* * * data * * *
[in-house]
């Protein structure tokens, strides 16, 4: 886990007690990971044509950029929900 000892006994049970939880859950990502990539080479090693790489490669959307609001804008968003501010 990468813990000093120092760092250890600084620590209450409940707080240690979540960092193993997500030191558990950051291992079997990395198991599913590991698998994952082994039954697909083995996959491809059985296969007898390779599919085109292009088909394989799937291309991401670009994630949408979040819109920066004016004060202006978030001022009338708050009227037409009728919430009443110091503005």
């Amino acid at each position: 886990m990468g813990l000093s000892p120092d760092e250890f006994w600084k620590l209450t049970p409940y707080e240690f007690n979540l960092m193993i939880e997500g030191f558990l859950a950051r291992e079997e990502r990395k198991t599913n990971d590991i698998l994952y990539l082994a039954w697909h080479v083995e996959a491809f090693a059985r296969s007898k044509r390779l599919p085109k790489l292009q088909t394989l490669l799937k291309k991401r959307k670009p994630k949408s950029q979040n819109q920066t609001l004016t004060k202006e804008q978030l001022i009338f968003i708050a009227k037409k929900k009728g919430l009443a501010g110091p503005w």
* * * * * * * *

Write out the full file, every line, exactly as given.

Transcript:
[in-house]
């Protein structure tokens, strides 16, 4: 886990007690990971044509950029929900 000892006994049970939880859950990502990539080479090693790489490669959307609001804008968003501010 990468813990000093120092760092250890600084620590209450409940707080240690979540960092193993997500030191558990950051291992079997990395198991599913590991698998994952082994039954697909083995996959491809059985296969007898390779599919085109292009088909394989799937291309991401670009994630949408979040819109920066004016004060202006978030001022009338708050009227037409009728919430009443110091503005």
């Amino acid at each position: 886990m990468g813990l000093s000892p120092d760092e250890f006994w600084k620590l209450t049970p409940y707080e240690f007690n979540l960092m193993i939880e997500g030191f558990l859950a950051r291992e079997e990502r990395k198991t599913n990971d590991i698998l994952y990539l082994a039954w697909h080479v083995e996959a491809f090693a059985r296969s007898k044509r390779l599919p085109k790489l292009q088909t394989l490669l799937k291309k991401r959307k670009p994630k949408s950029q979040n819109q920066t609001l004016t004060k202006e804008q978030l001022i009338f968003i708050a009227k037409k929900k009728g919430l009443a501010g110091p503005w």